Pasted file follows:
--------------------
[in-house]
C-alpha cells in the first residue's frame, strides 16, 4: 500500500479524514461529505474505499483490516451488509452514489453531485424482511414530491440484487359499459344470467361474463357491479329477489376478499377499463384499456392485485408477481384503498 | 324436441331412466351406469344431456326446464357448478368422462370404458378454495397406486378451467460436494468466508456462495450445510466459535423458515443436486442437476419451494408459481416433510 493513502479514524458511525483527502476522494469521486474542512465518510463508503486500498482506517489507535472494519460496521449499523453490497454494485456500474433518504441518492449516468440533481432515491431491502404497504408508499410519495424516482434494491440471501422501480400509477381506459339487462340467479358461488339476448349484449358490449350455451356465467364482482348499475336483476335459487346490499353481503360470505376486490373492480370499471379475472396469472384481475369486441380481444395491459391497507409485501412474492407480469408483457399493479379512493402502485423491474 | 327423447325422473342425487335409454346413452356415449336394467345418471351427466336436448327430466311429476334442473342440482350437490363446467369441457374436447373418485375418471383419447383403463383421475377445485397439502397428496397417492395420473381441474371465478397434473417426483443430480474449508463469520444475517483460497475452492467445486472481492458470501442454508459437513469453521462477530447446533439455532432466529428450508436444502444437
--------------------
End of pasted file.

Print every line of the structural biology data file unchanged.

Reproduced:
[in-house]
C-alpha cells in the first residue's frame, strides 16, 4: 500500500479524514461529505474505499483490516451488509452514489453531485424482511414530491440484487359499459344470467361474463357491479329477489376478499377499463384499456392485485408477481384503498 | 324436441331412466351406469344431456326446464357448478368422462370404458378454495397406486378451467460436494468466508456462495450445510466459535423458515443436486442437476419451494408459481416433510 493513502479514524458511525483527502476522494469521486474542512465518510463508503486500498482506517489507535472494519460496521449499523453490497454494485456500474433518504441518492449516468440533481432515491431491502404497504408508499410519495424516482434494491440471501422501480400509477381506459339487462340467479358461488339476448349484449358490449350455451356465467364482482348499475336483476335459487346490499353481503360470505376486490373492480370499471379475472396469472384481475369486441380481444395491459391497507409485501412474492407480469408483457399493479379512493402502485423491474 | 327423447325422473342425487335409454346413452356415449336394467345418471351427466336436448327430466311429476334442473342440482350437490363446467369441457374436447373418485375418471383419447383403463383421475377445485397439502397428496397417492395420473381441474371465478397434473417426483443430480474449508463469520444475517483460497475452492467445486472481492458470501442454508459437513469453521462477530447446533439455532432466529428450508436444502444437